A Mixed Bag: Assessmentof Market Performance and Firm Trading Behaviour in the NOx Reclaim Programme
AbstractTradable permit markets have become an increasingly popular tool to address environmental policy problems. This paper describes and evaluates the performance of the Regional Clean Air Incentives Market (RECLAIM) that started operating in Southern California at the beginning of 1994. In analysing overall market performance as well as industry and firm specific information,we find strong evidence for uncertainty influencing market participation during the first two years. Furthermore we find evidence for flexibility-induced abatement cost savings as well as a potential business cycle effect on trading behaviour.Our findings emphasizethe importanceof institutional features of trading programmes.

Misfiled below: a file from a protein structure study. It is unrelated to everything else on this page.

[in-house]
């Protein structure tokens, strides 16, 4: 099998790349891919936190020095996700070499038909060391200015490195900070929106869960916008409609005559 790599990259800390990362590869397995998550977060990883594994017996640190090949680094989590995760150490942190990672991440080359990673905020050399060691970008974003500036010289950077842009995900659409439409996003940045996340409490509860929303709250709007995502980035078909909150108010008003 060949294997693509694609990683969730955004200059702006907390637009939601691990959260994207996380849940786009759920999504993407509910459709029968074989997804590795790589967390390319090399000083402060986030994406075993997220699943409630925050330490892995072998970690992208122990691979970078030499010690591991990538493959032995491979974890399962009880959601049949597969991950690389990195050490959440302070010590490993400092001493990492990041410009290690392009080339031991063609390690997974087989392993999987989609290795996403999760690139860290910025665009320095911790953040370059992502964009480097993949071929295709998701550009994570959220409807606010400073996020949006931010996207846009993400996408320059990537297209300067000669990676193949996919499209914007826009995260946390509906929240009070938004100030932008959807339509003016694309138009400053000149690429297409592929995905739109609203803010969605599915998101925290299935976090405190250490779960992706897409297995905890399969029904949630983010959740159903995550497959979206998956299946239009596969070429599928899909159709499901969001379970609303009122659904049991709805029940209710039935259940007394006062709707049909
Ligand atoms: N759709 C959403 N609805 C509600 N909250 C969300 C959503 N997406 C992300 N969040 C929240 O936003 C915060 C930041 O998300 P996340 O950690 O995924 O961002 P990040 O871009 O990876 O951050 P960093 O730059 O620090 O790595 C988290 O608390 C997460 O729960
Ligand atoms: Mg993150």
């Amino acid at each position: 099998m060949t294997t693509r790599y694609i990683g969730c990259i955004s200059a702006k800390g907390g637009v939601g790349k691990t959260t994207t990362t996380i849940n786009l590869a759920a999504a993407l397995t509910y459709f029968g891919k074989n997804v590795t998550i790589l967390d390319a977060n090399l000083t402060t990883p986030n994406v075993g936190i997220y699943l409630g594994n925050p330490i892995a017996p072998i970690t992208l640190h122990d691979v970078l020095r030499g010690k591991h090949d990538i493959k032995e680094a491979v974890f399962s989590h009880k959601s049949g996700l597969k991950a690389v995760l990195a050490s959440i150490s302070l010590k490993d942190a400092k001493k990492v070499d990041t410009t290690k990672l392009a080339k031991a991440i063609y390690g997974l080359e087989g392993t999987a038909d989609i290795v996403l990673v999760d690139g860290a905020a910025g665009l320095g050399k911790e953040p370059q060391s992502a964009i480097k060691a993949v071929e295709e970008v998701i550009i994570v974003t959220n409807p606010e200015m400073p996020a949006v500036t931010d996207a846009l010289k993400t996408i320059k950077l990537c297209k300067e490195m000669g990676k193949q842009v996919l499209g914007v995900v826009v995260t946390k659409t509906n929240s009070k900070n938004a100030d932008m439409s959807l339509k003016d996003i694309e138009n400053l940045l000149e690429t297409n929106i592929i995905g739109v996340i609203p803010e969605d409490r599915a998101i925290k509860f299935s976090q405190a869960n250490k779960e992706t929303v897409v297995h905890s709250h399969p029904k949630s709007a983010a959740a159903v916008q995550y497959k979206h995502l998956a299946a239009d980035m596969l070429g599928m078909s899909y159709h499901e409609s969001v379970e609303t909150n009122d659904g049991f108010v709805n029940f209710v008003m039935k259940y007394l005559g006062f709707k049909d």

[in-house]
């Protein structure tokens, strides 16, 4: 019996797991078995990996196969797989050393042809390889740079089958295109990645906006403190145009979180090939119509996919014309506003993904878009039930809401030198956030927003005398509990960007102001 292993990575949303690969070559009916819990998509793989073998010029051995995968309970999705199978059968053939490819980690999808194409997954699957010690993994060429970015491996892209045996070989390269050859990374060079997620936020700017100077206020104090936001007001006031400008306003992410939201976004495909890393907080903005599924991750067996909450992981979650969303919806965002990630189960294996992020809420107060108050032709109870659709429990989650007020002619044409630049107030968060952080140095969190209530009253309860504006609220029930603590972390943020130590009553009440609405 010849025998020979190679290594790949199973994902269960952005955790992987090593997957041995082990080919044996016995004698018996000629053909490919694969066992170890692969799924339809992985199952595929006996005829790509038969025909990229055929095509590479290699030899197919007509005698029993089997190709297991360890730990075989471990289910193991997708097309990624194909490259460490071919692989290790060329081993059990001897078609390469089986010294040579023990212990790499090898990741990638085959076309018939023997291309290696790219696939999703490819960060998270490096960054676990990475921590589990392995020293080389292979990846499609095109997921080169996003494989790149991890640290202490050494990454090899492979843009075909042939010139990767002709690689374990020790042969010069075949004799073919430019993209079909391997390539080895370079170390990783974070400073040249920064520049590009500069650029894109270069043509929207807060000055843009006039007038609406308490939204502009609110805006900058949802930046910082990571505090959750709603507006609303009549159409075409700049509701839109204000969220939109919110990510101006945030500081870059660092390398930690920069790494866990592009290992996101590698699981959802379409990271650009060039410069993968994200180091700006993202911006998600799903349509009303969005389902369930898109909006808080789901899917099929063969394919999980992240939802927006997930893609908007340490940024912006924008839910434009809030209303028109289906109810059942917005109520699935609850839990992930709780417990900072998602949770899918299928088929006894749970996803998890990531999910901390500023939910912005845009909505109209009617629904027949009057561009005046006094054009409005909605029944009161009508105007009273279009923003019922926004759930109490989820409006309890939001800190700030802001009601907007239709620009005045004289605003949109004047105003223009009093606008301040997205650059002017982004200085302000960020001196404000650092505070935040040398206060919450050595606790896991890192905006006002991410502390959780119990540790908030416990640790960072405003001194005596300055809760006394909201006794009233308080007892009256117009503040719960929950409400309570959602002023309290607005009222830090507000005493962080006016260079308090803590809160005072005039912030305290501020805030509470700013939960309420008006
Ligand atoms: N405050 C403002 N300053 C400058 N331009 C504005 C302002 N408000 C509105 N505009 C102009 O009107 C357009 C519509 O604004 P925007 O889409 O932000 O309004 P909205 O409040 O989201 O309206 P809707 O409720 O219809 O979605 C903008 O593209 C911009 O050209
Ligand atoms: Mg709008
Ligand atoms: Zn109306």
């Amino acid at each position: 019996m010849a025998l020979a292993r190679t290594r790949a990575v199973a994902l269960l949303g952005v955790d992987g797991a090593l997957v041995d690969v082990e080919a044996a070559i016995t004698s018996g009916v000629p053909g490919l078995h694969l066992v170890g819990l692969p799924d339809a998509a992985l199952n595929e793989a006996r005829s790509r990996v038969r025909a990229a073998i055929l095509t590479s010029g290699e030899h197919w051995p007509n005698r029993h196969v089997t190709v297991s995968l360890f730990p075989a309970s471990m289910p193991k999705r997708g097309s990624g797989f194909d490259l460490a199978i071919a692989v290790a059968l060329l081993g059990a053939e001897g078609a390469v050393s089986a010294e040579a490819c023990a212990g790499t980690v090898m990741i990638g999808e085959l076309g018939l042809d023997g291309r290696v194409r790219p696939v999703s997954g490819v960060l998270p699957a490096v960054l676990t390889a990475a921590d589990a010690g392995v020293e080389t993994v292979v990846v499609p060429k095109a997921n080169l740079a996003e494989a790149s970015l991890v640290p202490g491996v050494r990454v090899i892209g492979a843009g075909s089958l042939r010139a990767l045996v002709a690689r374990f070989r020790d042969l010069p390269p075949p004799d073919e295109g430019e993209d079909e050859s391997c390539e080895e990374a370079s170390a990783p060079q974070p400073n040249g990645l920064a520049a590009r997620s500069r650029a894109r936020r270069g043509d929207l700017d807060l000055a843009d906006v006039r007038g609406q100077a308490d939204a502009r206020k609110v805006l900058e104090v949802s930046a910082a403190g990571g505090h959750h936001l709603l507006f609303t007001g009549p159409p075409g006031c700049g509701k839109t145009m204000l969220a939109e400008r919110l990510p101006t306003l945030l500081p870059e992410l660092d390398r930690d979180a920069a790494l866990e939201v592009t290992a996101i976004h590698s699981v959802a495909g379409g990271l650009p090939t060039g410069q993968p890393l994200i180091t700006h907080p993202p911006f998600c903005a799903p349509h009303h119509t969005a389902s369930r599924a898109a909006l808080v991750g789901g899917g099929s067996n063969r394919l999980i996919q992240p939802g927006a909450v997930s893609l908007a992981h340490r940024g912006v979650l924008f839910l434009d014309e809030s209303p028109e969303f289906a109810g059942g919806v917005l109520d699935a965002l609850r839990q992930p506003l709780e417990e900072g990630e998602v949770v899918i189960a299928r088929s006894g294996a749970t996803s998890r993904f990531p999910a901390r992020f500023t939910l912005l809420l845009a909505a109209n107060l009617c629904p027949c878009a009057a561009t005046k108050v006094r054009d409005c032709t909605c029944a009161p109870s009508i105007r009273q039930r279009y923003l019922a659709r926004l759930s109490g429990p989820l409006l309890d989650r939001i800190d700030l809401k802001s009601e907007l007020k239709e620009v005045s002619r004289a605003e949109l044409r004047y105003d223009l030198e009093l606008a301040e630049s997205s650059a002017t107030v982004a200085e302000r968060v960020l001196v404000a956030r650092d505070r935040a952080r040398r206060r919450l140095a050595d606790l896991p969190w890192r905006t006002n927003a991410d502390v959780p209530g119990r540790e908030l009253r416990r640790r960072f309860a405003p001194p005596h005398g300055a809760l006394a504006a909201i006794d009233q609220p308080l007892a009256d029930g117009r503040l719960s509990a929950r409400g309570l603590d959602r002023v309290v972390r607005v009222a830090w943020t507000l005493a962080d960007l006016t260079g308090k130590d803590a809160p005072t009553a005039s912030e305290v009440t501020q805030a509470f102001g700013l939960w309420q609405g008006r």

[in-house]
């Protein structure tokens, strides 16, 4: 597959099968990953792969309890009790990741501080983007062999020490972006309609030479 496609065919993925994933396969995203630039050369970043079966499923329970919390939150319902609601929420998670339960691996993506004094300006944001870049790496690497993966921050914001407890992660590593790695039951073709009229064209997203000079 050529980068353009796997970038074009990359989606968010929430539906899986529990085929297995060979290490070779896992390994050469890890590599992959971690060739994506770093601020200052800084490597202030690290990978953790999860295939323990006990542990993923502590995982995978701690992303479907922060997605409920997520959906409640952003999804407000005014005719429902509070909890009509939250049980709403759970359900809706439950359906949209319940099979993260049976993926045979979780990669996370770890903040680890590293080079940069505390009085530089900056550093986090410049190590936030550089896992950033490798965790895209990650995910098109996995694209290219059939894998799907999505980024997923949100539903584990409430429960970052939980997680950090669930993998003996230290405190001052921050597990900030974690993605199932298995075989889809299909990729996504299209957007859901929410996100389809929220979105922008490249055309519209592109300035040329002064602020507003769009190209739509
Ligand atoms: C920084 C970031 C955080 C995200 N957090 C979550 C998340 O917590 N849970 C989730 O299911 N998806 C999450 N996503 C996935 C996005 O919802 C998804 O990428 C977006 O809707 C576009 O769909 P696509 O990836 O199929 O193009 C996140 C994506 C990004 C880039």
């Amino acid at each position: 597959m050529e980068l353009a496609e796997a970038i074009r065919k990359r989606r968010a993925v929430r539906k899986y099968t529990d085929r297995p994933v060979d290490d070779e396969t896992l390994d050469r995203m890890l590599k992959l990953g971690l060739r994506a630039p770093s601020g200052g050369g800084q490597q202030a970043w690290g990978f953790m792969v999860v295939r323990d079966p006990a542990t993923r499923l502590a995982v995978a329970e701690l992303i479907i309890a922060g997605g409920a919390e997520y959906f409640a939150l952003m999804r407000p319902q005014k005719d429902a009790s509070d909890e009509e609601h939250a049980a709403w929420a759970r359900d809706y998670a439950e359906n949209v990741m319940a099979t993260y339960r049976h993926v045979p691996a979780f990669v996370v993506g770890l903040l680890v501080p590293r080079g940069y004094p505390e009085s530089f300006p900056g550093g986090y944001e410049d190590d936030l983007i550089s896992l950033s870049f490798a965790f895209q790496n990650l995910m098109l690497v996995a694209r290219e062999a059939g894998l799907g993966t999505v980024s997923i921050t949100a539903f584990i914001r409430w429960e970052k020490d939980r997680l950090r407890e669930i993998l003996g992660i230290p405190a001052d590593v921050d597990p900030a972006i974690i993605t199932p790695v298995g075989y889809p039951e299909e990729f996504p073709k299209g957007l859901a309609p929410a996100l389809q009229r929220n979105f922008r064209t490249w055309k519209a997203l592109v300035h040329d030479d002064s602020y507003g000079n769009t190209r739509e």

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Bibliographic InfoArticle provided by Taylor & Francis Journals in its journal Journal of Environmental Planning and Management.
Volume (Year): 40 (1997)
Issue (Month): 6 ()
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- Stavins, Robert, 2001.
"Experience with Market-Based Environmental Policy Instruments,"
dp-01-58, Resources For the Future.
- Stavins, Robert N., 2003. "Experience with market-based environmental policy instruments," Handbook of Environmental Economics, in: K. G. Mäler & J. R. Vincent (ed.), Handbook of Environmental Economics, edition 1, volume 1, chapter 9, pages 355-435 Elsevier.
- Stavins, Robert, 2000. "Experience with Market-Based Environmental Policy Instruments," Working Paper Series rwp00-004, Harvard University, John F. Kennedy School of Government.
- Sovacool, Benjamin K., 2011. "The policy challenges of tradable credits: A critical review of eight markets," Energy Policy, Elsevier, vol. 39(2), pages 575-585, February.
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